As for the ending, I like that the snake's face is deliberately ambiguous, as if Howard wanted something more beautiful and also terrifying by suggestion, or maybe just cleverly hypnotic.
4. Tower of the Elephant
Conan the thief sets out to steal an unstealable gem from the Tower of the Elephant. What happens next is the stuff of legend.
A classic Conan story that still holds up. One of the great ‘weird tales' and certainly among Howard's best works.
Considering that "The God in the Bowl" was rejected, Howard obligingly moved some of his ‘Barbarism versus Civilization' rhetoric into this story: "Civilized men are more discourteous than savages because they know they can be impolite without having their skulls split, as a general rule." You gotta love the author when he's a cheerful misanthrope. Howard also indulges in a little myth-building when he has Conan slay the fat thief in the darkness and confusion "with the unerring instinct of the barbarian."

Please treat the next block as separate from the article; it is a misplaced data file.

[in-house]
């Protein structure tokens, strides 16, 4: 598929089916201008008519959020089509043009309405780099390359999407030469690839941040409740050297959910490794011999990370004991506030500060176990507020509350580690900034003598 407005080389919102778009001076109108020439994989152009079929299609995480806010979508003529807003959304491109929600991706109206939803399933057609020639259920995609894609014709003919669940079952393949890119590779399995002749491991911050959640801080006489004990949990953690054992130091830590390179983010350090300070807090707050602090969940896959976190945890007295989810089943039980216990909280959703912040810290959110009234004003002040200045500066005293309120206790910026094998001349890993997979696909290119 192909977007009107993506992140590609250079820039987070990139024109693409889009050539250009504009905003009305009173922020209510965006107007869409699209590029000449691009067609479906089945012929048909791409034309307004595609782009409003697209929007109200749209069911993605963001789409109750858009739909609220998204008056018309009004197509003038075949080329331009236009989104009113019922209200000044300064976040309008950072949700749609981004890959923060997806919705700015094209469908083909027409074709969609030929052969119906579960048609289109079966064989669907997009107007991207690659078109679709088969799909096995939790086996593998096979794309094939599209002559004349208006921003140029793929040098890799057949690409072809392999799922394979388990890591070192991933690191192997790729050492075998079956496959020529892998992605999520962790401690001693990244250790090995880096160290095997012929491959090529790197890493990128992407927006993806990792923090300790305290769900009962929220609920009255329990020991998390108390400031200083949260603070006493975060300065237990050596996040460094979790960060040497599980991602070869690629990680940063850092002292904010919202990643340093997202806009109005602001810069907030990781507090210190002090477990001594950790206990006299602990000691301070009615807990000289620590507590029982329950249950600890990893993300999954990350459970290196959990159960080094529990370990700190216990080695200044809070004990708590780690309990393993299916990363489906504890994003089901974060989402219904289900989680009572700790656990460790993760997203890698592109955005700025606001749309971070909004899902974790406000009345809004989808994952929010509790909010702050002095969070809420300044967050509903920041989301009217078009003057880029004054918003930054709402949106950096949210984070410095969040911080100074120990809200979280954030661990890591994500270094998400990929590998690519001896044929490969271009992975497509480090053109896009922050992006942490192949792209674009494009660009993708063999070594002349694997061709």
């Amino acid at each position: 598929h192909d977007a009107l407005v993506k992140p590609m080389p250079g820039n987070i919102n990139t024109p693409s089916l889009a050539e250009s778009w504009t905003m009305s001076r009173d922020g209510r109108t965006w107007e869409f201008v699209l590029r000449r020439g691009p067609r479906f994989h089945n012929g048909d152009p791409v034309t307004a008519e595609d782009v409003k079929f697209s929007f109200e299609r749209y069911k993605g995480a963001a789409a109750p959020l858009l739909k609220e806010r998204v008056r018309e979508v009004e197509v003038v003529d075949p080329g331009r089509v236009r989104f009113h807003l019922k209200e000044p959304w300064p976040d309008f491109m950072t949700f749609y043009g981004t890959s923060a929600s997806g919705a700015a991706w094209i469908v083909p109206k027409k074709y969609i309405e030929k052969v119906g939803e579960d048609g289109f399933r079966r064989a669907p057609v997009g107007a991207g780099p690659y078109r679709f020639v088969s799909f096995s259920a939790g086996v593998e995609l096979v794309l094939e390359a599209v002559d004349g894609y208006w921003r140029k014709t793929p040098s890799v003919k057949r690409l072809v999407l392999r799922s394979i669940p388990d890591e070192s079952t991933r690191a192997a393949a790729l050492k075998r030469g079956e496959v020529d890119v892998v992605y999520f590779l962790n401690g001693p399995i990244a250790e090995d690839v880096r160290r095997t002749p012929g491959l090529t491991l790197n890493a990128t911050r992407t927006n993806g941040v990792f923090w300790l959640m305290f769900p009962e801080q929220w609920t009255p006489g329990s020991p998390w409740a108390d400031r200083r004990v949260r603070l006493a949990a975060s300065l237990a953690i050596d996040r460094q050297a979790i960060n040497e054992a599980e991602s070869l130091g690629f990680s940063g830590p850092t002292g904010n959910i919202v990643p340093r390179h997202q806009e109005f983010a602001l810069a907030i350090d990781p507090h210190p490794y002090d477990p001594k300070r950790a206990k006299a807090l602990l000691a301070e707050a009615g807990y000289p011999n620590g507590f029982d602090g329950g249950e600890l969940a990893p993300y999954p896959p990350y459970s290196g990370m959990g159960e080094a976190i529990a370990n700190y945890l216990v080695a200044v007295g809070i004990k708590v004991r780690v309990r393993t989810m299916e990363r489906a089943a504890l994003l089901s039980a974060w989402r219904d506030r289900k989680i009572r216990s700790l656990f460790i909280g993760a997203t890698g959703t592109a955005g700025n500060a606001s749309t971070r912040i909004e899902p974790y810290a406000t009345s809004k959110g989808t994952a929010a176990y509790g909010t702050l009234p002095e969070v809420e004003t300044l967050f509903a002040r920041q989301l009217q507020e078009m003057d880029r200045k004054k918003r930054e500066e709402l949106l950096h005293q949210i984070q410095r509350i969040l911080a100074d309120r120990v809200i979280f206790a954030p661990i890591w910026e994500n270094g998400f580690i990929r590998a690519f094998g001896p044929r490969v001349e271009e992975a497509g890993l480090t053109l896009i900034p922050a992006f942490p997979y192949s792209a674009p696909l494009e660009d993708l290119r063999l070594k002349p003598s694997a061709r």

To me, this is the first "real" Conan story. Everything up until this point has been either development of character. We know the man Conan will eventually become, we know the man he started out as, and we know something of the hostile world in which he lives. With these various pieces in place, Howard can now start chronicling the character's adventures as they occur to him.
5. The Scarlet Citadel
Grade: 4 King Conan dethroned by scheming noblemen! What kinds of vengeance can the old campaigner wreak upon them? Plenty! Plus: Another great Frazetta painting moment!
More King Conan-y goodness. These at least are all eminently readable, because they either came early in his writing career (like the first two), or later after his hiatus (like Hour of the Dragon). This is the second time that Conan's reign has been threatened, and this time, from without, as his neighboring states have all turned against him.